The Social Security Trustees are set to release their long-awaited report on the nation’s future finances Tuesday, and many of the reforms that the trustees have pushed through in recent years have already been enacted in the past.
But many of those measures have been controversial.
The report’s findings could determine whether seniors receive more help under the law or whether the retirement system will get a boost in federal funding.
Here are 10 of the most contentious reforms in the report.
Limit the Social Security payroll tax to a minimum of $115,000.
This year’s report shows that the Social Fund has enough money to cover about 75 percent of all Americans’ Social Security payments, so the trustees are proposing to lower the payroll tax, which currently exceeds $125,000, to $115.
Some Social Security beneficiaries may be upset about this move, which would make them pay the full $105,000 payroll tax.
The trustees argue that it will give the program enough money for most Americans to receive their monthly Social Security checks.
But some experts say the reduction would only make the program more vulnerable to inflation and the economy’s overall health.
Allow a higher percentage of workers to work after they reach retirement age.
The Social Fund currently allows workers to be paid more after they turn 65, but it does not have an age limit.
Currently, about 15 percent of workers can expect to earn more than $100,000 in retirement, according to the trustees.
The commission said that this change would make the retirement program more flexible, as older workers who do not work much beyond their early 70s would be eligible for Social Security benefits.
The average worker’s annual income for retirement would increase to about $72,000 under the proposal, the trustees said.
Eliminate the “tax credit” for health insurance coverage.
The health care overhaul would give some Social Security recipients more health insurance benefits than they receive under current law, such as health savings accounts and the Medicaid expansion.
The current system is set up so that the money paid to workers goes to cover health care expenses.
The new system, which the trustees say would replace the tax credit, would not.
The proposal would replace it with a $100-per-employee cap on the amount workers can deduct for health care costs.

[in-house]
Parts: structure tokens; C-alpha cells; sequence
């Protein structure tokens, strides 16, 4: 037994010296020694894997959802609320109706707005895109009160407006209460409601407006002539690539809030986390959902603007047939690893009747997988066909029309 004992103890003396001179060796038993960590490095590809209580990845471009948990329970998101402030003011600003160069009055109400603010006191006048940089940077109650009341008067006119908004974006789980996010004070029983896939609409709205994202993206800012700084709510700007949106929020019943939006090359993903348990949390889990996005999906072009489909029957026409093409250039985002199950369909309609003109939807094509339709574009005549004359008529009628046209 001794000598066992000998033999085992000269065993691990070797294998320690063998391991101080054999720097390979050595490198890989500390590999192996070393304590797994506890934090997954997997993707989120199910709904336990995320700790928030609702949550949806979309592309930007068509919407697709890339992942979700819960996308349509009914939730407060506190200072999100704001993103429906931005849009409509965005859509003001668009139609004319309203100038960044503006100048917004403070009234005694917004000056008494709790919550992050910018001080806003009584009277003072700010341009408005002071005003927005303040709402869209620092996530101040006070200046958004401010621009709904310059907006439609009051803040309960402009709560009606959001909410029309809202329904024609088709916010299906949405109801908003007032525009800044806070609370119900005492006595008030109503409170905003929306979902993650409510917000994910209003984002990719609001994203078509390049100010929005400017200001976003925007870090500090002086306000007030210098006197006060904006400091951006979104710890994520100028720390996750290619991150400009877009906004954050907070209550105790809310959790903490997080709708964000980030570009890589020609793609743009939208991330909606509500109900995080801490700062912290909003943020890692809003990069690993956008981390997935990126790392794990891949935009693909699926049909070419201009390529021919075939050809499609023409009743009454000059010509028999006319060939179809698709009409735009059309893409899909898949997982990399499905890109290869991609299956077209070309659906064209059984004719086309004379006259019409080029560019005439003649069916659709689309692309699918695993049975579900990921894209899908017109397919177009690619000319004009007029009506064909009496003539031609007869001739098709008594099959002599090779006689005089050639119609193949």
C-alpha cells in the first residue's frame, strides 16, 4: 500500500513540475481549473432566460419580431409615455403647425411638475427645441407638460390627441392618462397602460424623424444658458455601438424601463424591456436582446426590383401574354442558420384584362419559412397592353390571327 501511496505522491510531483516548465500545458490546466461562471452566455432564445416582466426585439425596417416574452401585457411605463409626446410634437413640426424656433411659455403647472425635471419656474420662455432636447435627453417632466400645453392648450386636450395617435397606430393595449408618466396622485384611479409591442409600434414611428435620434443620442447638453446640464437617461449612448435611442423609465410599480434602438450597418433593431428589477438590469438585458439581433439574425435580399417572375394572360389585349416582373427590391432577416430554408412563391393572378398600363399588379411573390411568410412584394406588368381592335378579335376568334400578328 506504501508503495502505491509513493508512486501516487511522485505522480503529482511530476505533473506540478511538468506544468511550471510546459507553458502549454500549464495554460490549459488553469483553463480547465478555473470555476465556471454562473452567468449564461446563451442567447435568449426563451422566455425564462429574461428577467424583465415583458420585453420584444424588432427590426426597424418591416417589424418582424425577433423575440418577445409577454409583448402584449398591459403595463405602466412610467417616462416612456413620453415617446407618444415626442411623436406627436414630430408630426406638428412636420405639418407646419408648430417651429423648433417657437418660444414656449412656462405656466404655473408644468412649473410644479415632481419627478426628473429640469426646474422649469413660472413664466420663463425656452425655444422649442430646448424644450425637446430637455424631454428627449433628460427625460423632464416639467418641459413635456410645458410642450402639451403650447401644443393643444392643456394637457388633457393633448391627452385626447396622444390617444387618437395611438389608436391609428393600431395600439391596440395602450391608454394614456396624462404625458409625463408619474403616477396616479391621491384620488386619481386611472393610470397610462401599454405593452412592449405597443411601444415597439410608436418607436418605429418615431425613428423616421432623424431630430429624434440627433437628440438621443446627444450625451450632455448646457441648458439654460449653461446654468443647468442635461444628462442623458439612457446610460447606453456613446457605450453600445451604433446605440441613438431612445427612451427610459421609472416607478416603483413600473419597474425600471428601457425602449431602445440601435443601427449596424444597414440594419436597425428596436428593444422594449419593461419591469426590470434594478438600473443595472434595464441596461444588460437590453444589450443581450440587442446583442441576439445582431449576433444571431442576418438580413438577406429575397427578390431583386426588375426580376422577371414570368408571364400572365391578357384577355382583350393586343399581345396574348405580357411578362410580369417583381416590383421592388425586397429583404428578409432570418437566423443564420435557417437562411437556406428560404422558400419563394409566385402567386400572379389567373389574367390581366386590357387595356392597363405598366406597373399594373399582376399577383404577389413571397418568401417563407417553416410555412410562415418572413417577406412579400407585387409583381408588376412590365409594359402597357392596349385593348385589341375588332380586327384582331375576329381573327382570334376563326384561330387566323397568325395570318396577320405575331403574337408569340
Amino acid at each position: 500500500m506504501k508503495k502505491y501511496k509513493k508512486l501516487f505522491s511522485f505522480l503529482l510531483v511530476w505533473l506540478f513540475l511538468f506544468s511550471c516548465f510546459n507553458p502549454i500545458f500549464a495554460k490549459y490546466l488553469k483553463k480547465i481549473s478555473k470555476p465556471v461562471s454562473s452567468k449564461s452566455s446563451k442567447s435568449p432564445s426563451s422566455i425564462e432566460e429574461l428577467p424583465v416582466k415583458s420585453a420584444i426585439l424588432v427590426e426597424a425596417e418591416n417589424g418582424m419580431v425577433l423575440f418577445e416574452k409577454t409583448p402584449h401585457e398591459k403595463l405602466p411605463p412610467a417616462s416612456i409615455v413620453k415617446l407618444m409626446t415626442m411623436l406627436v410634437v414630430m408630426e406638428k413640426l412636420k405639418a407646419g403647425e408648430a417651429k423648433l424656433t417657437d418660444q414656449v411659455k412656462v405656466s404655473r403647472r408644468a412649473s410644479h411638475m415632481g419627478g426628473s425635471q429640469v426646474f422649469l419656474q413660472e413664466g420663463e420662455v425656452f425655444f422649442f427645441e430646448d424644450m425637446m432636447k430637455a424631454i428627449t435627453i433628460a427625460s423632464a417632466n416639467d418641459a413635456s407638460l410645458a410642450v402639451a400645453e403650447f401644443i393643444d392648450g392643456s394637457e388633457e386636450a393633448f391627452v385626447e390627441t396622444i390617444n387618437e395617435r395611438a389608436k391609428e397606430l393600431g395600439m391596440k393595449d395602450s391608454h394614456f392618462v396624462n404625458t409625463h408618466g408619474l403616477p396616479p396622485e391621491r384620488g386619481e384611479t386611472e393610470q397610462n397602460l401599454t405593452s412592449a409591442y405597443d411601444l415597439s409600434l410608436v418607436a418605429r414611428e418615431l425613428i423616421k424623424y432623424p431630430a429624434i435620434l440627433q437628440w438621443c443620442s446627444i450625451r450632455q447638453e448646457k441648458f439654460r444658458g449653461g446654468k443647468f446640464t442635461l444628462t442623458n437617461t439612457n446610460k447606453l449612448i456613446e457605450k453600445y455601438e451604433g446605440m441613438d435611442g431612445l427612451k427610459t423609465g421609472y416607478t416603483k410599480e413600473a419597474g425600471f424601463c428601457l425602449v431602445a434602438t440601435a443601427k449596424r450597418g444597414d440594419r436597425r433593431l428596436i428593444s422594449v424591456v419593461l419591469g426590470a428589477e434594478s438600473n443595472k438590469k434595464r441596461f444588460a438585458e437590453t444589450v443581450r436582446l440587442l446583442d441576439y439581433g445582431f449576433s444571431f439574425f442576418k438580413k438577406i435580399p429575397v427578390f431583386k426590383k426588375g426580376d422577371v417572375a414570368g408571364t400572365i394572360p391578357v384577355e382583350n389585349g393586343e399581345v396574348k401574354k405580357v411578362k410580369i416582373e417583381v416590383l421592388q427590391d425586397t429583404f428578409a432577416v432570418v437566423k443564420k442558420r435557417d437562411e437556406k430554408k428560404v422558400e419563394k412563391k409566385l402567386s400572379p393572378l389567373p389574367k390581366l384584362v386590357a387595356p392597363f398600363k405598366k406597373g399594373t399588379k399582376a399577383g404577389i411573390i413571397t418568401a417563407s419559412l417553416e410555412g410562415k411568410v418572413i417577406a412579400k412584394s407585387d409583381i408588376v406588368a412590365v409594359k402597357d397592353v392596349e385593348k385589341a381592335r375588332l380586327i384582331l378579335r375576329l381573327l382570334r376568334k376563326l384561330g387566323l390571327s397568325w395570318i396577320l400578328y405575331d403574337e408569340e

The cap would not be indexed to inflation, which is the measure the trustees consider most important in determining the future of the program.
Under the plan, those who earn more would be able to deduct health care premiums and out-of-pocket expenses, but those earning less would not have the option to do so. 4.
Cut taxes for the wealthy.
The wealthy, in particular, have made a big push to cut taxes for them.
But critics of the proposal say that wealthier people have paid little or no income taxes since they have been able to take advantage of the estate tax and other loopholes to avoid paying taxes.
Some economists argue that the wealthy should be taxed on their income, not their wealth.
The plan the trustees plan to release Tuesday would raise taxes on those who earned between $1 million and $1.7 million in 2011 and between $5 million and the $25 million threshold.
Those earning more would pay a higher tax rate, but they would still be able take advantage on a per-dollar basis of a higher estate tax exemption.
The $25-million threshold would also apply to those who make more than that.
Limit Social Security to one child.
Social Security was originally created to help pay for the health of the elderly.
But the trustees argue in the new report that the system should not be used to pay for a family.
The government should instead use the money for providing education and health care to seniors, they wrote.
But they say that while some seniors are doing well, many more are not.
They also say that in the current system, the system does not help people who are disabled or who are not able to work because of disability.
The tax credits are paid through a formula that uses a formula based on a person’s age, so people who earn less will pay a smaller percentage of their incomes in taxes.
Increase the child tax credit.
The child tax credits have been a contentious issue in recent decades.
Some argue that their cost is excessive and that people should not pay the tax for children, especially children from low-income families.
A 2011 report by the Tax Policy Center estimated that in 2017, those earning between $15,000 and $24,999 would pay an additional $1,600 in federal taxes, on average.
The same report found that those earning more than the $40,000 tax threshold would pay more in taxes, and people earning less than $24 and $40 would pay less.
In the past, the Social Guard has said that the tax credits would be phased out, but in the draft report, the commission says the changes will take effect in 2019.
Reduce the age at which people start paying Social Security